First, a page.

Of the hundreds of thousands of arrests every year in California on suspicion of a felony, nearly 320,000 in 2006, approximately 30% never lead to any conviction. A disproportionate number of these innocent arrestees are people of color. In the U.S. justice system, people who are arrested but never convicted are presumed innocent; yet, as of January 1, 2009, all arrestees have been forced to let the State of California take a DNA sample, analyze it and include the resulting profile in a criminal database, to be compared evermore with crime-scene evidence. There are procedures for some of these people to try to get the samples and profiles expunged; however, these procedures often require arrestees to wait three or more years before even requesting expungement and necessitate the help of a lawyer. As a result, the overwhelming majority of people arrested but not convicted of any crime are unlikely even to try to get their samples destroyed. Tens of thousands of profiles taken from innocent people will thus remain in these criminal databases. The consequence will be a magnification of the current racial disparities in our criminal justice system as more and more people of color's DNA profiles are included in databases that make them potential suspects whenever DNA is recovered from a crime scene.
The effects of this disproportionate inclusion of people of color in the databanks are made clear by the other papers in this series on genetics and race. What is perhaps less clear is how our criminal justice system, which promises equal justice under the law, can tolerate this injustice. This paper, after outlining the legal growth and transformation of DNA databanks, examines how various steps in our criminal justice system create and magnify racial disparities, and how the law makes it nearly impossible to effectively address the problem. It also looks at how taking DNA samples at various stages in this process may affect these disparities and the factors that cause them. I use as my primary example California's system because it is one of the world's largest criminal justice systems in one of the nation's most diverse states. It is also the system in which I have practiced law for the last decade, and is representative of where DNA databanks throughout the country will likely be in the next few years as more and more states and the federal government collect DNA from arrestees.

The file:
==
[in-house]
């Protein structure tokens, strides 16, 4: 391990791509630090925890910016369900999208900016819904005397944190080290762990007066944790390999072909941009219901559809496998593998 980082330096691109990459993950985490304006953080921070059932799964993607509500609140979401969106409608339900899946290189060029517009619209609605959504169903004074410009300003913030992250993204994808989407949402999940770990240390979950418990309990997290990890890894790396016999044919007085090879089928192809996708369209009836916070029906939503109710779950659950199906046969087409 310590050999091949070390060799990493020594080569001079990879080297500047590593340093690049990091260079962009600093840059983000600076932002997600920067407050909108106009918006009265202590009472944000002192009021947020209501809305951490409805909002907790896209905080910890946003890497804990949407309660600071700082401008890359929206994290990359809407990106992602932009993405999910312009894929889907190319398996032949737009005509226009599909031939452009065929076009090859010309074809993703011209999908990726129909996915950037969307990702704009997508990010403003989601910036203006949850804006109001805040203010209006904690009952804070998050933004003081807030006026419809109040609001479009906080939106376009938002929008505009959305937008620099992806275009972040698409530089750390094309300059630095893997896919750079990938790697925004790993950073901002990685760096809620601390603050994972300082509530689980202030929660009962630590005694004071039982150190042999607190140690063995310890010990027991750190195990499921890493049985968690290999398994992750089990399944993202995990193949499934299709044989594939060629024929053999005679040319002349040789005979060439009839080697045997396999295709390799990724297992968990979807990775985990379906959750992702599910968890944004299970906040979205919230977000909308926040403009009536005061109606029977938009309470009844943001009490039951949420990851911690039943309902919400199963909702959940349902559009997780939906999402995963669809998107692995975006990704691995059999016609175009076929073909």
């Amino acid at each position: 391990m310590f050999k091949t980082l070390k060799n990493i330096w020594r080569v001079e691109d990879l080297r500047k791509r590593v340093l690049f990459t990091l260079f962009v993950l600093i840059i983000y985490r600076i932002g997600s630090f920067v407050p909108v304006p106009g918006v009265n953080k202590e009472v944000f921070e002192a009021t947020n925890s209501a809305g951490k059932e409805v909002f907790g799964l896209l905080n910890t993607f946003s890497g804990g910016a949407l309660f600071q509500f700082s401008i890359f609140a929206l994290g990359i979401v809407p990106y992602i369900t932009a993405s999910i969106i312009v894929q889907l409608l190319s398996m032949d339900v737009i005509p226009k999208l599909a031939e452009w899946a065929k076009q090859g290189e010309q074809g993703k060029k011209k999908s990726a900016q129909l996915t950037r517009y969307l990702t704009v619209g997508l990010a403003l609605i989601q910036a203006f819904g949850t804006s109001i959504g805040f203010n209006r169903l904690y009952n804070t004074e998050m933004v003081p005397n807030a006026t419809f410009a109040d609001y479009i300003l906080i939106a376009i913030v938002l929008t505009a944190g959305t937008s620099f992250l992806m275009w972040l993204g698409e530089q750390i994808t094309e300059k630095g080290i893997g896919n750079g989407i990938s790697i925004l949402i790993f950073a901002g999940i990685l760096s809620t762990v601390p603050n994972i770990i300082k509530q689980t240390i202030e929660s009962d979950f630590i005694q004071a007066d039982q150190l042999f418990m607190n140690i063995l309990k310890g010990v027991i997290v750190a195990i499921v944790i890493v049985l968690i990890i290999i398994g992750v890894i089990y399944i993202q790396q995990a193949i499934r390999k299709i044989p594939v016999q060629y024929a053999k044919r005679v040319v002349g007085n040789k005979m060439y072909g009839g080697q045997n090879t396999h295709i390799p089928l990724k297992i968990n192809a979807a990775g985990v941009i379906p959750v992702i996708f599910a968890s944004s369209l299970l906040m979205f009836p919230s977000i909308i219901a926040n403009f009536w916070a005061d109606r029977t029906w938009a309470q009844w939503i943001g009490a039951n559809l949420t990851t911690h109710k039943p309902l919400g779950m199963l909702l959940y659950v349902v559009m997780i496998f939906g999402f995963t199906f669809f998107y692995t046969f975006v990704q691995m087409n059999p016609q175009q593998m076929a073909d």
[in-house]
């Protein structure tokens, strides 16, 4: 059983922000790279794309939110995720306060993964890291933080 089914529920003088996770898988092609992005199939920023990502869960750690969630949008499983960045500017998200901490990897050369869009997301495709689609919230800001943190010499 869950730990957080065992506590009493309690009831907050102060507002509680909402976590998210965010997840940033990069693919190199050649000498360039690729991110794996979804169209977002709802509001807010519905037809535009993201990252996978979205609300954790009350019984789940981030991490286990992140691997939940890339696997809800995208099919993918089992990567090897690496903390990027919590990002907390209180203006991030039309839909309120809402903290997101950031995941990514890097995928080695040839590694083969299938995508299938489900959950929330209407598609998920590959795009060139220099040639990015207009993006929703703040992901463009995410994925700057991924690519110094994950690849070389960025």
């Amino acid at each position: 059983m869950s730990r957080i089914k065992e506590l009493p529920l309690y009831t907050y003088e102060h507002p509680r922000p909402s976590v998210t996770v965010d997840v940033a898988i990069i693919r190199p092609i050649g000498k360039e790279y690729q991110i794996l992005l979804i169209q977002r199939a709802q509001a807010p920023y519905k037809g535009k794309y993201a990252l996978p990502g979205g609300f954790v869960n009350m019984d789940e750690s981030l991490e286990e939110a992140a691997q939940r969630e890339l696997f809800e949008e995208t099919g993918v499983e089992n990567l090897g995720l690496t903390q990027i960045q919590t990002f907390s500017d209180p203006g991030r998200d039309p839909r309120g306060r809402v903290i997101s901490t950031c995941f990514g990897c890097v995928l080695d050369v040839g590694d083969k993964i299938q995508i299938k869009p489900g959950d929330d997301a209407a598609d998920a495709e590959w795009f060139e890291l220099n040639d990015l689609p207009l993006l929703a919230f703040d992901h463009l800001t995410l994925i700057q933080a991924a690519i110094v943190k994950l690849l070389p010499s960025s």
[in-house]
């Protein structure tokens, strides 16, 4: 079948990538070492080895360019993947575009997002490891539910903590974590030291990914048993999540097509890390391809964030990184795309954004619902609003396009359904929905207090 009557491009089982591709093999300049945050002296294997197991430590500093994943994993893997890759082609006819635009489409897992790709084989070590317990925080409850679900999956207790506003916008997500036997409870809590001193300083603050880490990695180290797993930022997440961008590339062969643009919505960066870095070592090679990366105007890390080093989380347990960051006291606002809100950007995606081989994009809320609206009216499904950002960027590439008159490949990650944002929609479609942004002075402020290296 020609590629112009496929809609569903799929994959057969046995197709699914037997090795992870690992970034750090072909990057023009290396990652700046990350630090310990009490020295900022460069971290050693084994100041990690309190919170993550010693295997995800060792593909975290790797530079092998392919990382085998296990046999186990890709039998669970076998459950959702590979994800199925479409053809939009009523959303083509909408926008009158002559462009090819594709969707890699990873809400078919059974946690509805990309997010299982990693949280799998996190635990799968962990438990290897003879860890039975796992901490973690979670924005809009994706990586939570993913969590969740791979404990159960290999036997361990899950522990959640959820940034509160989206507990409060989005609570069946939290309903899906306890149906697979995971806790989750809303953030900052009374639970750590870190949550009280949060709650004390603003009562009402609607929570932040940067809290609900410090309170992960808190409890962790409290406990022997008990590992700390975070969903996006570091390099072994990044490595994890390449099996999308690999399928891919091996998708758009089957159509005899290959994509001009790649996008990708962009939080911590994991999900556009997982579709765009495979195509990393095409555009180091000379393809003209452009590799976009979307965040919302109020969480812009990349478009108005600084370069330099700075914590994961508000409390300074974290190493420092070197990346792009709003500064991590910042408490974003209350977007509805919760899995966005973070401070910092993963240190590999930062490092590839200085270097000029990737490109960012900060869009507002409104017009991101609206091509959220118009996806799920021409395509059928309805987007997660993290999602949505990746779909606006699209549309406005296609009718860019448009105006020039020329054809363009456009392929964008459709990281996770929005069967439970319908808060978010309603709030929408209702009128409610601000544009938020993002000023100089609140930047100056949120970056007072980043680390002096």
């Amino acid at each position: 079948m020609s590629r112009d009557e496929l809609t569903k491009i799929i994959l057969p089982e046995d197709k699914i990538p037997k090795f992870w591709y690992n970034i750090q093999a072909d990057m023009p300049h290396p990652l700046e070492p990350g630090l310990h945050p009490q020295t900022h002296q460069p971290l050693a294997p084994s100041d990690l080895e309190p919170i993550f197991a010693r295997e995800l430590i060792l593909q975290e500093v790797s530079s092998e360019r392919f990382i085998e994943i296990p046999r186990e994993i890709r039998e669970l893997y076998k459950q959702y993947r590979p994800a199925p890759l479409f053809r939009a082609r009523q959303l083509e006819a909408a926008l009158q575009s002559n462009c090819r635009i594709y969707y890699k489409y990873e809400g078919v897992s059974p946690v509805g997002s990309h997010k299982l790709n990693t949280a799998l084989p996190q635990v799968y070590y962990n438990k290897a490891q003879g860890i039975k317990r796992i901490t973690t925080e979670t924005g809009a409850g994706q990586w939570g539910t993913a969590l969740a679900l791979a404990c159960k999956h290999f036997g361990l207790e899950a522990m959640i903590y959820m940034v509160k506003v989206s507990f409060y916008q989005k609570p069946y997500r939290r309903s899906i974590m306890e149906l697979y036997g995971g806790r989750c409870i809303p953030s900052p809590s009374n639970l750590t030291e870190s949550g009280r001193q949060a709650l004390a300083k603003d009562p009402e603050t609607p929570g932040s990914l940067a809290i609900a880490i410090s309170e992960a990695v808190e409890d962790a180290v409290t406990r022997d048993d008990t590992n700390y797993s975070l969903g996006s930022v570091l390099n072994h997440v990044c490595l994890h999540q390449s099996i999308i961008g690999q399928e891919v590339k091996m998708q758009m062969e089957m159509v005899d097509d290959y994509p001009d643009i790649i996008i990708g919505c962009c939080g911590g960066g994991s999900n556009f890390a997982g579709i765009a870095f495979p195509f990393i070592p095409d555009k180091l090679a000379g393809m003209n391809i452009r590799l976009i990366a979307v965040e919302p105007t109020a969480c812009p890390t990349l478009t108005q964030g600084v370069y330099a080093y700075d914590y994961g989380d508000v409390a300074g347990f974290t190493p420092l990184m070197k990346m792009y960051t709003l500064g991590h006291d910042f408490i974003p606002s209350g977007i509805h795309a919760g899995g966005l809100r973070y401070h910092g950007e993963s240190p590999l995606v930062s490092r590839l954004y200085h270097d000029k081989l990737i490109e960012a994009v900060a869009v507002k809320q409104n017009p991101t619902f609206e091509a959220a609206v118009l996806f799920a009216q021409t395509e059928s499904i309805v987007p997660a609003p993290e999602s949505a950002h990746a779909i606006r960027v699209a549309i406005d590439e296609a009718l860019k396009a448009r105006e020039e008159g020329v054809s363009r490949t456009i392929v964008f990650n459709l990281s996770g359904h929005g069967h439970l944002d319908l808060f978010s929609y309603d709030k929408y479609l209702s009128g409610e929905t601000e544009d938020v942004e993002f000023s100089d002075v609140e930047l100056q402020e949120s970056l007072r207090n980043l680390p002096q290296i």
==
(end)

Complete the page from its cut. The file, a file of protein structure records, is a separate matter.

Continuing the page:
DNA databanks comprise two distinct components: the actual biological samples and the computerized database of the profiles generated by analyzing these samples. In criminal-justice databanks, the biological samples are collected from crime scenes (forensic samples) and from known individuals (known samples). Until recently, known samples were usually obtained by drawing blood, although now most states and the federal government primarily obtain samples by swabbing the inside of the person's cheek to collect skin cells.
The government analyzes both forensic samples and known samples to create DNA profiles, which are essentially a digitized description of 26 parts of the DNA molecule. The profiles are then uploaded to the Combined DNA Index System ("CODIS"), a centralized, searchable law enforcement database accessible to state, federal, and international law enforcement agencies. CODIS was created by the FBI in 1994 after Congress authorized it to establish a national DNA database to link existing state and local databanks. The biological samples themselves are retained by the local police or crime lab for later testing.